Radiology data remains insecure, especially in U.S.

Despite the increased awareness of digital security in recent years, a significant amount of radiology data is still not secure, according to a recent analysis published in the American Journal of Roentgenology.

Mark Stites, Harvard Medical School graduate division, and Oleg S. Pianykh, PhD, Harvard Medical School department of radiology, used a legal, radiology-compliant DICOM-probing tool to scan more than 3.7 billion IP addresses across the world. The goal was to initiate standard “DICOM handshakes” and then judge the security of each address by how it “replied.”

Overall, the duo’s scan discovered more than 2,700 unprotected radiology or DICOM servers, and 719 of those were completely open to communication with patient data. As Stites and Pianykh explained, this is a problem that must be addressed for the safety of patients throughout the world.

“In a complex universe of clinical information technology, where patients, physicians, and IT professionals speak completely different languages and have entirely different expectations, too many things can fall between the cracks or simply be ignored,” the authors wrote. “Medical devices and archives, left wide open at their default DICOM ports and settings, are by far the most common security problem. During our study, we stopped only one step away from actually downloading patient data from the remote facilities we have identified. We stopped because it was illegal, yet it was completely possible.”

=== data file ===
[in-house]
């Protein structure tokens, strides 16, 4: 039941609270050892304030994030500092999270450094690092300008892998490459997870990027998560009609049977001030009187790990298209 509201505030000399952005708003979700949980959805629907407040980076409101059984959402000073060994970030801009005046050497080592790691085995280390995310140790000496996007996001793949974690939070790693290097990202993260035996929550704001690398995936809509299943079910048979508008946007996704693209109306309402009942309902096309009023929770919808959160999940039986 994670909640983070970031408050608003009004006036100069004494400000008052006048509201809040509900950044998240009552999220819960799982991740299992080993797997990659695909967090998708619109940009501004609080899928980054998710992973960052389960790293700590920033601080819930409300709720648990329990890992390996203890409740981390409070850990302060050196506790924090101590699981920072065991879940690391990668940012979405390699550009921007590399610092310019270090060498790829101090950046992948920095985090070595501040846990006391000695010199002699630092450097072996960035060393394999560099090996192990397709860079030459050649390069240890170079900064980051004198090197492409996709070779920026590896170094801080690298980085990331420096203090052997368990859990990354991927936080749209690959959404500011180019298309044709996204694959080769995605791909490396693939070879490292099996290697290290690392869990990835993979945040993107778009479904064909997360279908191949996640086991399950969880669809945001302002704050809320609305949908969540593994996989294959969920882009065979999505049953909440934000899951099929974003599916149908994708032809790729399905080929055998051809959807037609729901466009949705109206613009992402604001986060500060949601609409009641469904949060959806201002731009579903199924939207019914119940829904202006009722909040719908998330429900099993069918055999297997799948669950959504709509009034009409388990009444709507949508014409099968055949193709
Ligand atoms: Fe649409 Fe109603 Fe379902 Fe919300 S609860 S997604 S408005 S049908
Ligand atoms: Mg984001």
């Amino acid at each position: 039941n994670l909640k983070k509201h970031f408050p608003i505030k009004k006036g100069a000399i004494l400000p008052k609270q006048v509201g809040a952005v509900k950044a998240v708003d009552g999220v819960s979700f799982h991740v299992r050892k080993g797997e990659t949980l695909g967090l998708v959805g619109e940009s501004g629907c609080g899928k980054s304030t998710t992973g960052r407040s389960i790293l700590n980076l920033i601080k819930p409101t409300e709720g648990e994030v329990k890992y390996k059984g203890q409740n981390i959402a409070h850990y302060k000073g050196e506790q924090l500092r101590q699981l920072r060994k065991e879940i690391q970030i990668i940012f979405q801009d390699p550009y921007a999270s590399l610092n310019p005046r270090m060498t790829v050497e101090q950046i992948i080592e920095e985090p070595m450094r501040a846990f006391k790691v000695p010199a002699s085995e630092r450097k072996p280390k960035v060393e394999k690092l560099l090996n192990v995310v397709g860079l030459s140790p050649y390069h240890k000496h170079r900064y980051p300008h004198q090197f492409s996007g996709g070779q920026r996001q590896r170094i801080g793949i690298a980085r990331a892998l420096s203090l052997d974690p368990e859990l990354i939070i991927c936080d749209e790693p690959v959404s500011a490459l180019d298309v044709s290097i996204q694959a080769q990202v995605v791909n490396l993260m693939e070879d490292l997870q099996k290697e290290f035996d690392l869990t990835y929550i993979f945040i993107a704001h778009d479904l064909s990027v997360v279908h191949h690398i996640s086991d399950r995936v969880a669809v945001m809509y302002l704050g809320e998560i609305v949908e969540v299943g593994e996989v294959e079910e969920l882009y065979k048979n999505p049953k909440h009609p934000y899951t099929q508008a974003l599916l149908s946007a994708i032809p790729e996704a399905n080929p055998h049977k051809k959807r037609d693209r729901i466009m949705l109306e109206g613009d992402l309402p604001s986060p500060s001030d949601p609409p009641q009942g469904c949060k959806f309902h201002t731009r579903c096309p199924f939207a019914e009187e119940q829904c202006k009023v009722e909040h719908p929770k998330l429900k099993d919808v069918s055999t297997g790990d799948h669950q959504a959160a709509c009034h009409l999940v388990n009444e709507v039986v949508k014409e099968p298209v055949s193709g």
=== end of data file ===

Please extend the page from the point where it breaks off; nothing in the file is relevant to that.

Breaking the data down by country, the United States led the way with 346 open DICOM servers. Brazil (51), Turkey (49), Iran (34), and India (28) rounded out the top five. Stites and Pianykh noted it is especially concerning that countries such as the United States, where DICOM infrastructure is most prevalent, have failed to solve this problem.

“This leads us to a rather gloomy conclusion that, despite several decades of digital medicine, clinical security is still largely neglected, even in the countries where security should have been implemented years ago,” the authors wrote.

Looking for more information about the security? In October 2015, Scott Erven, associate director at the global consulting firm Protiviti, spoke with RadiologyBusiness.com at length about this same topic. In March 2016, Stephen Cobb, CISSP, senior security researcher for ESET, spoke to Clinical-Innovation.com about common security threats affecting radiologists, including ransomware.